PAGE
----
Electrophysiological evidence for temporal dissociation between spatial attention and sensory competition during human face processing.

Research paper by Corentin C Jacques, Bruno B Rossion

Indexed on: 15 Jun '06Published on: 15 Jun '06Published in: Cerebral cortex (New York, N.Y. : 1991)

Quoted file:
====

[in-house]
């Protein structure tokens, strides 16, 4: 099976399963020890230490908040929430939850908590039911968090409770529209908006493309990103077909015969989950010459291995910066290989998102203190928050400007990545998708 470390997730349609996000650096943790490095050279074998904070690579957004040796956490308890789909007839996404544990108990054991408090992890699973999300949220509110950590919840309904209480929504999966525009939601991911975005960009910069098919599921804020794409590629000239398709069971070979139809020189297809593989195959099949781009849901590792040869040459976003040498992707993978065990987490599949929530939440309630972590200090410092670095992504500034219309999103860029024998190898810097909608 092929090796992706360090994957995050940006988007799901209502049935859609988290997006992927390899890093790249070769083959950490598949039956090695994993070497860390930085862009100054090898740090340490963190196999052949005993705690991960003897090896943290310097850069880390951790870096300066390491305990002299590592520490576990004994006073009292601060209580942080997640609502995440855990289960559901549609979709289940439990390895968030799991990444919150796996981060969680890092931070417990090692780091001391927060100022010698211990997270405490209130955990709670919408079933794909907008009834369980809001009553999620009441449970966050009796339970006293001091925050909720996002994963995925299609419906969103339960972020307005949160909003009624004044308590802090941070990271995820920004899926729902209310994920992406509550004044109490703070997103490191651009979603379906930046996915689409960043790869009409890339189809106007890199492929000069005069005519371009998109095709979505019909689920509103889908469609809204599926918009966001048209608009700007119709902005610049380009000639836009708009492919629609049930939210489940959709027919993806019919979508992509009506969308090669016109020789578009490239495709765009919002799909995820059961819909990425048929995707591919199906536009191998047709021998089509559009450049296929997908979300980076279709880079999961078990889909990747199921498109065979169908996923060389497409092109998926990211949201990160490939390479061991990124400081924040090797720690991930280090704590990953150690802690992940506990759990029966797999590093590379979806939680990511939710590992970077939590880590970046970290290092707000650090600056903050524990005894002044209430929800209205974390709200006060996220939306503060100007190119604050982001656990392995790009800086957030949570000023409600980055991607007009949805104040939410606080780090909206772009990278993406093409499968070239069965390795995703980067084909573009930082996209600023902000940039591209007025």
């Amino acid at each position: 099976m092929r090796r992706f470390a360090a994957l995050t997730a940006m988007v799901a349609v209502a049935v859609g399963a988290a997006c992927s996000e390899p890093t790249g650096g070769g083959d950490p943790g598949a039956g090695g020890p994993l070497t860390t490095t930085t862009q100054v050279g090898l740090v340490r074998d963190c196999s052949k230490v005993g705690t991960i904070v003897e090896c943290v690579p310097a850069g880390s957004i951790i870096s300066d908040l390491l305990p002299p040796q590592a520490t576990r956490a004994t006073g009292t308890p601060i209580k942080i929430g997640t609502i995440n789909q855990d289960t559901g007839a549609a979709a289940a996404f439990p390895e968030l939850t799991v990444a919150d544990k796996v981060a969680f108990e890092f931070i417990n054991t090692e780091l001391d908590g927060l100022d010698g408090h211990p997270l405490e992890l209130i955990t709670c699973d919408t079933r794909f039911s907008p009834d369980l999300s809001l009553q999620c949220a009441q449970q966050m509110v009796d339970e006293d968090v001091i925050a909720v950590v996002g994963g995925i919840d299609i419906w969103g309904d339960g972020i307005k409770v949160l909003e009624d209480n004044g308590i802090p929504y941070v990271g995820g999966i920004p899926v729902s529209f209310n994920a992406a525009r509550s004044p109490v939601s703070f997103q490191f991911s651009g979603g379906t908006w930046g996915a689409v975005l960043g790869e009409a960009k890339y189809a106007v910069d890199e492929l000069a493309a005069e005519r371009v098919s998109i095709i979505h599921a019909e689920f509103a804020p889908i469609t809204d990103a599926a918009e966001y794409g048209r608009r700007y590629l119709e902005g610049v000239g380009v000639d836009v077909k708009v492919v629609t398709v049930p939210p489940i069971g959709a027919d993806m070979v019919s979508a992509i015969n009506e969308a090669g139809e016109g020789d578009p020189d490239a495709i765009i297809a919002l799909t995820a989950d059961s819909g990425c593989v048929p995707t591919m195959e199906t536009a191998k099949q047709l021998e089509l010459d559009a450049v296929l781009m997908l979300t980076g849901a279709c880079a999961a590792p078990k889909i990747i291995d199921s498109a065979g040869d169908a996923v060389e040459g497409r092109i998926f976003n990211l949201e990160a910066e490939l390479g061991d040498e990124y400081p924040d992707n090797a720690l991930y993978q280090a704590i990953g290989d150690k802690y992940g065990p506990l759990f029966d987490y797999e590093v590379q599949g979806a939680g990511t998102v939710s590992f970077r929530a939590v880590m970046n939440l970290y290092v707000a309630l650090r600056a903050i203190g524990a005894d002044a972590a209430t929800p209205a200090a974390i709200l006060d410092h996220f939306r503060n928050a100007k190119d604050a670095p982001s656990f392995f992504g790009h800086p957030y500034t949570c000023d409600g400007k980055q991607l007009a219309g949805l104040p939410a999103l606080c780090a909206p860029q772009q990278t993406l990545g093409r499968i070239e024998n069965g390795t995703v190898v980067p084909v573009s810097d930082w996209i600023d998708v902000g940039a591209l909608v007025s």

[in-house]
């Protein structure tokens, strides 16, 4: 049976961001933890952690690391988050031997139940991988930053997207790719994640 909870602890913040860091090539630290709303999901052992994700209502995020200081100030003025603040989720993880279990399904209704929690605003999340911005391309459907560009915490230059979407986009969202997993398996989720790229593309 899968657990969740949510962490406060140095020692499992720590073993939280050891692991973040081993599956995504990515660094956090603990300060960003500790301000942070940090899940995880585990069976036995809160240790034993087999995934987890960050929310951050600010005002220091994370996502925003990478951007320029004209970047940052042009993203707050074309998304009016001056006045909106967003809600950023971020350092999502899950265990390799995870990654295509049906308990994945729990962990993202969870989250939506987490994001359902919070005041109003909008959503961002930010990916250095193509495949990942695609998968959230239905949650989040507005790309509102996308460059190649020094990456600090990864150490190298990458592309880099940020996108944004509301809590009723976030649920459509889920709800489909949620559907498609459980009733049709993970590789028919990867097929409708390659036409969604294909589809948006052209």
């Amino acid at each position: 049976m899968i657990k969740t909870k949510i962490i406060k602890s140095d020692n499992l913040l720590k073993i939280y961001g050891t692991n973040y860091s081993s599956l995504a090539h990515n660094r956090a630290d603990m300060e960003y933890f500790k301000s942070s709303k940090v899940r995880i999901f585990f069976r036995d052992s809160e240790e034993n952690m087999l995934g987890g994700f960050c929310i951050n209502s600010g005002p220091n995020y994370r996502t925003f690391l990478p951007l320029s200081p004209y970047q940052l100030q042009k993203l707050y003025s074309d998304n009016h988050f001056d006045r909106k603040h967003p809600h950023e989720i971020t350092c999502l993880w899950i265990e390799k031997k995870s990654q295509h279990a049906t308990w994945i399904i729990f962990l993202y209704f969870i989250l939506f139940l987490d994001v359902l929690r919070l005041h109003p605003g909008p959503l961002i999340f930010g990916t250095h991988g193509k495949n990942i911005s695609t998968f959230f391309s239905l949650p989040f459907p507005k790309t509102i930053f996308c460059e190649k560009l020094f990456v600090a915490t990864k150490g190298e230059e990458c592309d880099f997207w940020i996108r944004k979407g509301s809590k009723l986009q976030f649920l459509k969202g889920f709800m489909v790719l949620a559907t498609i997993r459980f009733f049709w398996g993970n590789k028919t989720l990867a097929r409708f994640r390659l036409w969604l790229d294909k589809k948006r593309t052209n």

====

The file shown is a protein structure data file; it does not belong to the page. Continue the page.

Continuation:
Scalp event-related potential (ERP) studies in humans indicate that face processes taking place between 130 and 170 ms after stimulus onset at posterior sites (N170) are strongly reduced when another face stimulus is processed concurrently or has been presented shortly before for a prolonged period. These observations suggest that neural representations of individual faces compete in the occipitotemporal cortex as early as 130 ms. Here, we tested the respective role of spatial attention and sensory competition in accounting for the amplitude reduction of the N170 during concurrent face stimulation. ERPs time locked to a lateralized face stimulus were recorded while subjects were fixating either a face or a controlled scrambled-face stimulus (context factor) and were engaged in either a high- or a low-attentional load task at fixation (task factor). The N170 amplitude to the lateralized face stimulus was reduced both when the central stimulus was a face compared with a scrambled face and when the attentional load at fixation was high. However, these effects of context and task factors were largely additive. Most importantly, spatial attention modulated visual processes as early as 80 ms after stimulus onset, whereas sensory competition effects started at about 130 ms. These results provide strong evidence that the N170 in response to faces is modulated by spatial attention, and also that spatial attention and sensory competition do not reflect the same mechanisms of early selection of visual information in the extrastriate cortex.